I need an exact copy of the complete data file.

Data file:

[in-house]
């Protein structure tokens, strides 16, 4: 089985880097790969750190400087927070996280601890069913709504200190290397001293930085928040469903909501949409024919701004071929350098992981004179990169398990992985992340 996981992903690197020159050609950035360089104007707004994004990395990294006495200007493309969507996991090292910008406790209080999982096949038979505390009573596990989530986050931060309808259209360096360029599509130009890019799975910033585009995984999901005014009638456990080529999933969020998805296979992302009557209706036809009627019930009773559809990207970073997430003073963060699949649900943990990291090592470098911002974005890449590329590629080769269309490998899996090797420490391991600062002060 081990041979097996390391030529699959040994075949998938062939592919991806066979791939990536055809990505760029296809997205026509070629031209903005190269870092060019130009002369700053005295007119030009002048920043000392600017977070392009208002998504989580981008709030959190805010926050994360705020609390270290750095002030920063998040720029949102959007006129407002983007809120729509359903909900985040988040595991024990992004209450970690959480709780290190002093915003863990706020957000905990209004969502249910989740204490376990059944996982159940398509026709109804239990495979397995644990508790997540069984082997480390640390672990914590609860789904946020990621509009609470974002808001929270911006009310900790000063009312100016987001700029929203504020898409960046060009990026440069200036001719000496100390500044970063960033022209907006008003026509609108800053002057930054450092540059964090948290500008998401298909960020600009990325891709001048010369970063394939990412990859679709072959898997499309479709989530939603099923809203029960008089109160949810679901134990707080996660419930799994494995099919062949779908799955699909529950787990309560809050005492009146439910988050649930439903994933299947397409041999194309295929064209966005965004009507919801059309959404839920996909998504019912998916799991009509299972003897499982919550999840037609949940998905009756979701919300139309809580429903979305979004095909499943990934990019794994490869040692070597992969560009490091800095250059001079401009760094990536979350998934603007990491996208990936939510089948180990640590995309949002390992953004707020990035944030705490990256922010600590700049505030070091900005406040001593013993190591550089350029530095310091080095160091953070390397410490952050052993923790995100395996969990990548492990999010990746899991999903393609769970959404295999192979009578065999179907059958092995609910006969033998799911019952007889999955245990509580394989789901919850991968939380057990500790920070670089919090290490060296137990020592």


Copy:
[in-house]
């Protein structure tokens, strides 16, 4: 089985880097790969750190400087927070996280601890069913709504200190290397001293930085928040469903909501949409024919701004071929350098992981004179990169398990992985992340 996981992903690197020159050609950035360089104007707004994004990395990294006495200007493309969507996991090292910008406790209080999982096949038979505390009573596990989530986050931060309808259209360096360029599509130009890019799975910033585009995984999901005014009638456990080529999933969020998805296979992302009557209706036809009627019930009773559809990207970073997430003073963060699949649900943990990291090592470098911002974005890449590329590629080769269309490998899996090797420490391991600062002060 081990041979097996390391030529699959040994075949998938062939592919991806066979791939990536055809990505760029296809997205026509070629031209903005190269870092060019130009002369700053005295007119030009002048920043000392600017977070392009208002998504989580981008709030959190805010926050994360705020609390270290750095002030920063998040720029949102959007006129407002983007809120729509359903909900985040988040595991024990992004209450970690959480709780290190002093915003863990706020957000905990209004969502249910989740204490376990059944996982159940398509026709109804239990495979397995644990508790997540069984082997480390640390672990914590609860789904946020990621509009609470974002808001929270911006009310900790000063009312100016987001700029929203504020898409960046060009990026440069200036001719000496100390500044970063960033022209907006008003026509609108800053002057930054450092540059964090948290500008998401298909960020600009990325891709001048010369970063394939990412990859679709072959898997499309479709989530939603099923809203029960008089109160949810679901134990707080996660419930799994494995099919062949779908799955699909529950787990309560809050005492009146439910988050649930439903994933299947397409041999194309295929064209966005965004009507919801059309959404839920996909998504019912998916799991009509299972003897499982919550999840037609949940998905009756979701919300139309809580429903979305979004095909499943990934990019794994490869040692070597992969560009490091800095250059001079401009760094990536979350998934603007990491996208990936939510089948180990640590995309949002390992953004707020990035944030705490990256922010600590700049505030070091900005406040001593013993190591550089350029530095310091080095160091953070390397410490952050052993923790995100395996969990990548492990999010990746899991999903393609769970959404295999192979009578065999179907059958092995609910006969033998799911019952007889999955245990509580394989789901919850991968939380057990500790920070670089919090290490060296137990020592």